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  15. Eichhorn C, Bière L, Schnell F, et al. Myocarditis in athletes is a challenge: diagnosis, risk stratification, and uncertainties. JACC Cardiovasc Imaging 2020;13:494-507.
  16. Zorzi A, Perazzolo Marra M, Rigato I, et al. Nonischemic left ventricular scar as a substrate of life-threatening ventricular arrhythmias and sudden cardiac death in competitive athletes. Circ Arrhythm Electrophysiol 2016;9:e004229.
  17. Schnell F, Claessen G, La Gerche, A et al. Subepicardial delayed gadolinium enhancement in asymptomatic athletes: let sleeping dogs lie? Br J Sports Med 2016;50:111-7.
  18. Maron BJ, Udelson JE, Bonow RO, et al. Eligibility and disqualification recommendations for competitive athletes with cardiovascular abnormalities: task force 3: hypertrophic cardiomyopathy, arrhythmogenic right ventricular cardiomyopathy and other cardiomyopathies, and myocarditis: a scientific statement from the American Heart Association and American College of Cardiology. J Am Coll Cardiol 2015;66:2362-71.
  19. Pelliccia A, Solberg EE, Papadakis M, et al. Recommendations for participation in competitive and leisure time sport in athletes with cardiomyopathies, myocarditis, and pericarditis: position statement of the Sport Cardiology Section of the European Association of Preventive Cardiology (EAPC). Eur Heart J 2019;40:19-33.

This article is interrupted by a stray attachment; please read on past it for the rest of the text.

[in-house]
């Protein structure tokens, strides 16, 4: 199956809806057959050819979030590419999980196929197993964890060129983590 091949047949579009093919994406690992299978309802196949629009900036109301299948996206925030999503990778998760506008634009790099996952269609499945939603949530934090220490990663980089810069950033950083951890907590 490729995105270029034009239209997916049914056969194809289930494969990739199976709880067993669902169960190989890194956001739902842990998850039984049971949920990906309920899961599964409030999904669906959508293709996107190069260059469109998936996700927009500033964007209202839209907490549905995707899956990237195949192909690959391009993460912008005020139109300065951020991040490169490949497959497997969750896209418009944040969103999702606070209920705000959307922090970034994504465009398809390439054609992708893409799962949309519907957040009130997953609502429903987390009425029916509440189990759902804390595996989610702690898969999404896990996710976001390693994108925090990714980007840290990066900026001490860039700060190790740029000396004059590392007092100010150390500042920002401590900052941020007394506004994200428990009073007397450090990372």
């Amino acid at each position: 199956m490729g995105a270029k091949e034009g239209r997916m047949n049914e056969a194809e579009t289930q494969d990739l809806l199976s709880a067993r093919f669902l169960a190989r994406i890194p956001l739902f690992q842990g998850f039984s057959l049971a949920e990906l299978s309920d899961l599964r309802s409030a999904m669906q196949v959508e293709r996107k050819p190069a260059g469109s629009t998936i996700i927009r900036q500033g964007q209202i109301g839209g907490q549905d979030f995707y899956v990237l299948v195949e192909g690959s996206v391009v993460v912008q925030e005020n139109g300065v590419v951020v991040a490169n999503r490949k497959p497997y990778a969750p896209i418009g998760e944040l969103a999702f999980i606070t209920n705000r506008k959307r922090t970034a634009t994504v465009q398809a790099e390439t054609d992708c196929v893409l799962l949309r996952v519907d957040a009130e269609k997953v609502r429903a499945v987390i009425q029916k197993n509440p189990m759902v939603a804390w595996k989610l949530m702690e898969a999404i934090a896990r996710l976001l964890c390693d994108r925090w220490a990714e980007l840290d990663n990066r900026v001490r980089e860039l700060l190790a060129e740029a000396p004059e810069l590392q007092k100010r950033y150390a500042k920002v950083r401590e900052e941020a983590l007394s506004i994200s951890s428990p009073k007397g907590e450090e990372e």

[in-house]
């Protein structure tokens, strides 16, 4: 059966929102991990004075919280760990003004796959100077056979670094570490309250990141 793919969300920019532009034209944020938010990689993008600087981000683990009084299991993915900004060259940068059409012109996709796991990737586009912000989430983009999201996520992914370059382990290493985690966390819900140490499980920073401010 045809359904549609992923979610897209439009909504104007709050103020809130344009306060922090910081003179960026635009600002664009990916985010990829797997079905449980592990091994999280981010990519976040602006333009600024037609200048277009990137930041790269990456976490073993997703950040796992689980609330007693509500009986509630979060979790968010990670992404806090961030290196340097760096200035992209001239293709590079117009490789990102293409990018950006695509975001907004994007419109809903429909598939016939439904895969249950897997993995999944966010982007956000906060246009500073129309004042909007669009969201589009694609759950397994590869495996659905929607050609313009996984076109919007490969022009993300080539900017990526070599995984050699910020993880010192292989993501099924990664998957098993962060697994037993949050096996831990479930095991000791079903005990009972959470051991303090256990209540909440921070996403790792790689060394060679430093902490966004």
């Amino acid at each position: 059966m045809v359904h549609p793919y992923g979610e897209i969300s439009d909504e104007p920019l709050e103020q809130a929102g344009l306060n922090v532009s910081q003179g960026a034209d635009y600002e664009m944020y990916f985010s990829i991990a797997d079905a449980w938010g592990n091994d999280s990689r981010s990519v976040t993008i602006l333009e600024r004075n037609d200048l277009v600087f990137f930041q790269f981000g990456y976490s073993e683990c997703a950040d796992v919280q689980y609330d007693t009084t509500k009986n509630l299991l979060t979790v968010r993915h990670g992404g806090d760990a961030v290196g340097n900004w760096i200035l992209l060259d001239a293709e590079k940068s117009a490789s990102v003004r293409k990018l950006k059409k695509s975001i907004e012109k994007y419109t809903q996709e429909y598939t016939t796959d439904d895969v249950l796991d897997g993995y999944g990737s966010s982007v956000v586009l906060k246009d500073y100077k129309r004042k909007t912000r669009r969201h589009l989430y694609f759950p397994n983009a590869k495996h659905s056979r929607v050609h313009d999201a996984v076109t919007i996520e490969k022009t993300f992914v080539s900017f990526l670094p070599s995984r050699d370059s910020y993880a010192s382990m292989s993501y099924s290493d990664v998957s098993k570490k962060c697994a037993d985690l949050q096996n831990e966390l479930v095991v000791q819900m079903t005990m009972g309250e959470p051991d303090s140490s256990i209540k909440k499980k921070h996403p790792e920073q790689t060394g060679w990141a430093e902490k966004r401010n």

20. Blocken B, Malizia F, vanDruenen T, Marchal T. Towards aerodynamically equivalent COVID-19 1.5 m social distancing for walking and running (UrbanPhysics website). Available at: http://www.urbanphysics.net/COVID19_Aero_Paper.pdf. Accessed on 05/04/2020.

Clinical Topics: Acute Coronary Syndromes, Heart Failure and Cardiomyopathies, Sports and Exercise Cardiology, Acute Heart Failure

Keywords: Sports, COVID-19, Coronavirus, Coronavirus Infections, severe acute respiratory syndrome coronavirus 2, SARS Virus, Myocarditis, Stroke Volume, Shock, Cardiogenic, Cardiovascular Diseases, Expert Testimony, Sweat, Acute Coronary Syndrome, Cicatrix